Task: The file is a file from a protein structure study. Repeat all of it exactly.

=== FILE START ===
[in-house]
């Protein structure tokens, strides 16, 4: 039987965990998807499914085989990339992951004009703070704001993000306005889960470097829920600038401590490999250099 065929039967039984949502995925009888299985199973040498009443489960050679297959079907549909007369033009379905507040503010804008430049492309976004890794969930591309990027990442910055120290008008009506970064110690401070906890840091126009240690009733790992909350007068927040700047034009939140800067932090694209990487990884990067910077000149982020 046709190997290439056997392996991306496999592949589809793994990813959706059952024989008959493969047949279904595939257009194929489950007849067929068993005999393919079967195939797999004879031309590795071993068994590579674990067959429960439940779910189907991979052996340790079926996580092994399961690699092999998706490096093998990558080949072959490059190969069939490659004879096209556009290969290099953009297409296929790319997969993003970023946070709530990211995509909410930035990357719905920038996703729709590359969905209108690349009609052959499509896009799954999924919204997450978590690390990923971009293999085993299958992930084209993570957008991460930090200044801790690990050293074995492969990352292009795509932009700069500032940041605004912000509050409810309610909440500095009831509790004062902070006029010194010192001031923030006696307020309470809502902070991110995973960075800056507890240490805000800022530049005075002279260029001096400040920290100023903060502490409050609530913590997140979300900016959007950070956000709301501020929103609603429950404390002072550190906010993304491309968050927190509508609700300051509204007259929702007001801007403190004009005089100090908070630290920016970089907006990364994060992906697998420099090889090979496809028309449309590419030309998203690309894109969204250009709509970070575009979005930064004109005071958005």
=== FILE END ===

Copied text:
[in-house]
């Protein structure tokens, strides 16, 4: 039987965990998807499914085989990339992951004009703070704001993000306005889960470097829920600038401590490999250099 065929039967039984949502995925009888299985199973040498009443489960050679297959079907549909007369033009379905507040503010804008430049492309976004890794969930591309990027990442910055120290008008009506970064110690401070906890840091126009240690009733790992909350007068927040700047034009939140800067932090694209990487990884990067910077000149982020 046709190997290439056997392996991306496999592949589809793994990813959706059952024989008959493969047949279904595939257009194929489950007849067929068993005999393919079967195939797999004879031309590795071993068994590579674990067959429960439940779910189907991979052996340790079926996580092994399961690699092999998706490096093998990558080949072959490059190969069939490659004879096209556009290969290099953009297409296929790319997969993003970023946070709530990211995509909410930035990357719905920038996703729709590359969905209108690349009609052959499509896009799954999924919204997450978590690390990923971009293999085993299958992930084209993570957008991460930090200044801790690990050293074995492969990352292009795509932009700069500032940041605004912000509050409810309610909440500095009831509790004062902070006029010194010192001031923030006696307020309470809502902070991110995973960075800056507890240490805000800022530049005075002279260029001096400040920290100023903060502490409050609530913590997140979300900016959007950070956000709301501020929103609603429950404390002072550190906010993304491309968050927190509508609700300051509204007259929702007001801007403190004009005089100090908070630290920016970089907006990364994060992906697998420099090889090979496809028309449309590419030309998203690309894109969204250009709509970070575009979005930064004109005071958005």